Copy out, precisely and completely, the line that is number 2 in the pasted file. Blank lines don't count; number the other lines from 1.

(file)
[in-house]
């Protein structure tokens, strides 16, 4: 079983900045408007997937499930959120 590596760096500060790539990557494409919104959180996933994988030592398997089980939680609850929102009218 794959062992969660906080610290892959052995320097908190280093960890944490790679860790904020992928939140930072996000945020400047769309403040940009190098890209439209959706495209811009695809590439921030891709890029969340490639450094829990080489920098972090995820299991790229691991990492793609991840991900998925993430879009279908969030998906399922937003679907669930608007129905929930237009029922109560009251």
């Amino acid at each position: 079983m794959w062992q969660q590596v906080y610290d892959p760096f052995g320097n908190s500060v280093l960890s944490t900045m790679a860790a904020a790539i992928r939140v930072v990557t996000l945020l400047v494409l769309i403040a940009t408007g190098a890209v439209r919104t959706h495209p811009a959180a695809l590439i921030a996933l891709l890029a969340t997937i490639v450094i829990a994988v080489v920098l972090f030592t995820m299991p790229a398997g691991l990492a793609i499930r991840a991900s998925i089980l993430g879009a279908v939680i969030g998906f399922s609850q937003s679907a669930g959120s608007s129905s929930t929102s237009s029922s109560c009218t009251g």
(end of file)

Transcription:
């Protein structure tokens, strides 16, 4: 079983900045408007997937499930959120 590596760096500060790539990557494409919104959180996933994988030592398997089980939680609850929102009218 794959062992969660906080610290892959052995320097908190280093960890944490790679860790904020992928939140930072996000945020400047769309403040940009190098890209439209959706495209811009695809590439921030891709890029969340490639450094829990080489920098972090995820299991790229691991990492793609991840991900998925993430879009279908969030998906399922937003679907669930608007129905929930237009029922109560009251």